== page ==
The second book in the trilogy - ASH MISTRY AND THE CITY OF DEATH - is released in the US on 29th October (just in time for Halloween, folks - great creepy read for those who don't like candy!) but those of us in the United Kingdom already know how the trilogy ends because ASH MISTRY AND THE WORLD OF DARKNESS was released here on 4th July (this is where I do a taunting dance of smug satisfaction to the US Inkpot readers - but don't worry, it'll be out Stateside next year).
|UK cover for Book 1|
An accident at the dig site sees Ash infected with a splinter from the aastra of Kali, the dread goddess of death. He becomes her servant, the perfect agent of death, just as the world needs him. For Lord Savage has dark plans for the world, plans that involve demons and demon kings, past lives and deadly futures ...
In this interview, my questions are in bold and Sarwat's answers are in italics.
I was at the UK book launch for ASH MISTRY AND THE CITY OF DEATH where you spoke about how the lack of Asian superhero characters and your love of Hindu mythology were both big inspirations for the ASH MISTRY TRILOGY. Did you have a lightbulb moment when you worked out how to combine those two elements or was it a process of evolution?
I have my old notes so I can see the evolution of the idea from some generic supernatural detective story to something based on Indian mythology. Then, the more I thought about the Indian setting, the more it just seemed RIGHT. There was an insane amount of material. You have the terrain which covered the Himalayas to the desert to ancient cities filled with temples to cyber-cities of the 21st century. There was unbelievable wealth and extreme poverty and the conflict between an amazingly structured and traditional society trying to play catch-up to become a superpower.
The levels of conflict and contrast were so extreme, it was perfect.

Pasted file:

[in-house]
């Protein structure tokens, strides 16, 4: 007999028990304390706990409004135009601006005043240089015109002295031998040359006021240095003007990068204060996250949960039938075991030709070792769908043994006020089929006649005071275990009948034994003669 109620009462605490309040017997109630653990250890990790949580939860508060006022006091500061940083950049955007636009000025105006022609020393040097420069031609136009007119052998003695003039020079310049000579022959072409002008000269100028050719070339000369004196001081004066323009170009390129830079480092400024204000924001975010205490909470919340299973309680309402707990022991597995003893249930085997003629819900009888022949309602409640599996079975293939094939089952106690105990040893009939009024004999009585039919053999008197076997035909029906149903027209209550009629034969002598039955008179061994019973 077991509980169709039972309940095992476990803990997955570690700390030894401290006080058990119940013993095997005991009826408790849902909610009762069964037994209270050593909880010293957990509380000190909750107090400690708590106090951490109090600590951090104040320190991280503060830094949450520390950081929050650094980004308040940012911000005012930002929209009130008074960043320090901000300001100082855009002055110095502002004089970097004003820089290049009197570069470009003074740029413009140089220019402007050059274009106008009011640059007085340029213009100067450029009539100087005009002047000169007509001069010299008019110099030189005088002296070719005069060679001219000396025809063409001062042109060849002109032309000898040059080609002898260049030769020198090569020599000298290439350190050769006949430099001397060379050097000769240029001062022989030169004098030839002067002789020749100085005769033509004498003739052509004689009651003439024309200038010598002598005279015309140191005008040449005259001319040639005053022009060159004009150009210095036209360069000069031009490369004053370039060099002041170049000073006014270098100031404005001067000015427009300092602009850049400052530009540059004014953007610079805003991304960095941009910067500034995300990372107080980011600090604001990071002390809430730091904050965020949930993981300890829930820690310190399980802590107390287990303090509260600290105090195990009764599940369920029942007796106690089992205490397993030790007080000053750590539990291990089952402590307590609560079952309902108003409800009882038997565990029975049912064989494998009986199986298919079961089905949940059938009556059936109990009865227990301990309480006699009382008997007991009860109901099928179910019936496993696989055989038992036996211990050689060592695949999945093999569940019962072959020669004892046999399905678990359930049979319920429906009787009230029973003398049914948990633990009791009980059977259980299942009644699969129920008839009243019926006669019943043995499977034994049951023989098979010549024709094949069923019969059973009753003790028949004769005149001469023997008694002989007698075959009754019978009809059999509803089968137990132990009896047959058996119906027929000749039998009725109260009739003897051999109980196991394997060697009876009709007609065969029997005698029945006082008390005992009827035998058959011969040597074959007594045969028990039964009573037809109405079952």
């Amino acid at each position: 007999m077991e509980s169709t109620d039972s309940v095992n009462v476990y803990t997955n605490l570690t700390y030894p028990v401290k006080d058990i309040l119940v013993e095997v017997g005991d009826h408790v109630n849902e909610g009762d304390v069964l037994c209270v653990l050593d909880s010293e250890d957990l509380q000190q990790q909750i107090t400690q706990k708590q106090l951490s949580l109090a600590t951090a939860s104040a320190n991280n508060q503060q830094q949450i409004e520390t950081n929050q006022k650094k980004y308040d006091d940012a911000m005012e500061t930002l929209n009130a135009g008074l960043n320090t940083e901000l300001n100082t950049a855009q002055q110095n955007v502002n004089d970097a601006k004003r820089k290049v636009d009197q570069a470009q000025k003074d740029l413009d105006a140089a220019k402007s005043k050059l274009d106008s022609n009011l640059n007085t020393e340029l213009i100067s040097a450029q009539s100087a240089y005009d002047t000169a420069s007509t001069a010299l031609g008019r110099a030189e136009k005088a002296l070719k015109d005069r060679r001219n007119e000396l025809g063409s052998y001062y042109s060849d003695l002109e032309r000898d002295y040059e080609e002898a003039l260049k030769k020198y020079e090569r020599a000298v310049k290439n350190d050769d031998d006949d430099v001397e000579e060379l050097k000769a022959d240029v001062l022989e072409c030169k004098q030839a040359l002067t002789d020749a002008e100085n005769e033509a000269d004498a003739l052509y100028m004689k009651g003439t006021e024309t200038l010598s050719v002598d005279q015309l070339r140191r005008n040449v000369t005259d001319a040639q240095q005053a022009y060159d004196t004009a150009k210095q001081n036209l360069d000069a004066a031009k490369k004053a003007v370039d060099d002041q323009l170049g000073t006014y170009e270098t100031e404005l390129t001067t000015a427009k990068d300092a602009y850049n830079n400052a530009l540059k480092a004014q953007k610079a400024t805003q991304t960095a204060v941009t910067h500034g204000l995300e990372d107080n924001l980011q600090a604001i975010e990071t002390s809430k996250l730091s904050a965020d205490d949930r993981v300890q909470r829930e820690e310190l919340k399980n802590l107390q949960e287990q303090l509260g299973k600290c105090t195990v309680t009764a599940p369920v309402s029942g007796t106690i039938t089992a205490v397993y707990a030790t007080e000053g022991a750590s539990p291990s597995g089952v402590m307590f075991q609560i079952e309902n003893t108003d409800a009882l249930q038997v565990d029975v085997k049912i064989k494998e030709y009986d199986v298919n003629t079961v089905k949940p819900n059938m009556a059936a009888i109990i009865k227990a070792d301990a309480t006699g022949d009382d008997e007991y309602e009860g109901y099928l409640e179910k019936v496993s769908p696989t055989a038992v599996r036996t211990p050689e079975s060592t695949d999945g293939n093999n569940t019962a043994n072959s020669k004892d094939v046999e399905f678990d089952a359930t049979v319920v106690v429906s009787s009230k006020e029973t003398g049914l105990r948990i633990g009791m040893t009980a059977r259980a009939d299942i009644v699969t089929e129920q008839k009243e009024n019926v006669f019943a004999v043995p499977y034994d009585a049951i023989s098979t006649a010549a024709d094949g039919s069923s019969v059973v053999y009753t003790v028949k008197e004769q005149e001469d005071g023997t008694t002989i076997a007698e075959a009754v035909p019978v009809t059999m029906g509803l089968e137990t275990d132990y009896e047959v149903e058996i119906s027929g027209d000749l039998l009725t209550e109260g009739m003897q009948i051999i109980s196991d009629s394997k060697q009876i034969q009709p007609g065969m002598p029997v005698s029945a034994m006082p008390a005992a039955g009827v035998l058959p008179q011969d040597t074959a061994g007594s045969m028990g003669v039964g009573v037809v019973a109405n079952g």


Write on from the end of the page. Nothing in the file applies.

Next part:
What ended up in the trilogy is just a fraction of the brainstorm that happened at the beginning.
Interestingly, the Asian protagonist came a little later, and I'll be honest, I did have my concerns about the appeal of an ethnic hero and if it would end up being side-lined because people might think an Asian writing about an Asian set in Asia might end up having niche appeal. Then I realised life was too short worrying about such things and just went for it.
|US cover for Book 2|
When I wrote DEVIL'S KISS I wasn't part of the publishing world and didn't know what YA was. So when I wrote my first book I just had the idea that the heroine, Billi SanGreal, needed to be 15 based on parental and physical needs. That's the age where you decide what sort of adult you'll be and the age when the scales fall from your eyes regarding your parents. You start to see their flaws and, at one level, cannot forgive them for not being perfect. Plus Billi's a highly trained warrior, so needed to be that much older so that it seemed believable she could kick ass so hard without having supernatural powers.
Those were the issues I wanted to bring out in my first series. It was what it was. The whole YA thing came up well after it had been written.
The ASH MISTRY TRILOGY wouldn't work that same way as my hero needed to be basically a bit crap. That seemed to work for someone younger. But he inhabits the same world as Billi SanGreal, so there was going to be a certain level of horror. And let's face it, it's called THE WORLD OF DARKNESS for a reason.
Finally, regarding the issues with what is YA and MG, I really don't care. It's just another form of age-banding which, frankly, was a stupid idea in the first place.